KEY POINTS

  • Andrew Bailey said Bitcoin has no intrinsic value
  • He said BTC is not a suitable method of payment
  • Bailey praised blockchain technology and said that "it may lead to things"

The Governor of the Bank of England says that cryptocurrencies like Bitcoin have no intrinsic value and their usage for payments is not practical. But Andrew Bailey acknowledged that the underlying technology "may well lead to things.”

His comments follow a similar, but more damning, assessment of crypto by European Central Bank President Christine Lagarde on Sunday.

Bailey appeared on the Jobs of the Future podcast to discuss Bitcoin, the world's biggest cryptocurrency, and the future of blockchain technology, and said that he doesn't believe that Bitcoin is a practical means of payment.

When asked by the former adviser to Britain's prime minister and the host of the podcast, Jimmy McLoughlin, if he owns any Bitcoin (BTC), Bailey replied that he doesn't.

"To be honest with you, I’m probably not liked by the advocates of Bitcoin because I have said I don’t think it has any intrinsic value,” Bailey added.

Additionally, the Bank of England's head believes that BTC only has extrinsic value, i.e., people only want to acquire it as a store of value while some people believe it to be a hedge against inflation. Due to the absence of intrinsic values, BTC is not a suitable method of payment, Bailey explained.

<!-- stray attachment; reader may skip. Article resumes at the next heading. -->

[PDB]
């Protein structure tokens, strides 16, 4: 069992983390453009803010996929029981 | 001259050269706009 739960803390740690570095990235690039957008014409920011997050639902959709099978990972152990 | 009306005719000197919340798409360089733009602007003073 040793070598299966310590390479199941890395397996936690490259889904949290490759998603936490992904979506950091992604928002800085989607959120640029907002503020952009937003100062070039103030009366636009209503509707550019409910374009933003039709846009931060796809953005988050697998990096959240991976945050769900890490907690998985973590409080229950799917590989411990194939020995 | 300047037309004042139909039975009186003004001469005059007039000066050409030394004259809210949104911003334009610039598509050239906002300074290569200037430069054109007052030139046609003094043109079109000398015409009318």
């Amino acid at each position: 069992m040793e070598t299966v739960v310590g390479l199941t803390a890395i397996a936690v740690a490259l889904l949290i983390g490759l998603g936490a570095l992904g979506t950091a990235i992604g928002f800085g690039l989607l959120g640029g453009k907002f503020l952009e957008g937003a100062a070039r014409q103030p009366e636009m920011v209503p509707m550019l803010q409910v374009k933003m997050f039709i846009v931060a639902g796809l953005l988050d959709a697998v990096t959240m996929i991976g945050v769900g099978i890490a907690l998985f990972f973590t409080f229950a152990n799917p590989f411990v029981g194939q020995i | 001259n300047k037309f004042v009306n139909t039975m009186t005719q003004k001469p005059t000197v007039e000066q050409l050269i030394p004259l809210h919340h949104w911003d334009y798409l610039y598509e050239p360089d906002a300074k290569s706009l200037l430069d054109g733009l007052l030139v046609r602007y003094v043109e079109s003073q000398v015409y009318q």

“But again, it [Bitcoin] may well lead to things,” Bailey said, praising the technology beneath cryptocurrencies.

“What I think is to be determined, is if we are much more likely to be living in a world of digital currency than old-fashioned payment methods, precisely what form of digital currency or digital use actually winds up being the one that becomes the sort of accepted norm?” Bailey argued.

ECB President Lagarde had given a similar assessment of crypto: "My very humble assessment is that it is worth nothing. It is based on nothing, there are no underlying assets to act as an anchor of safety."

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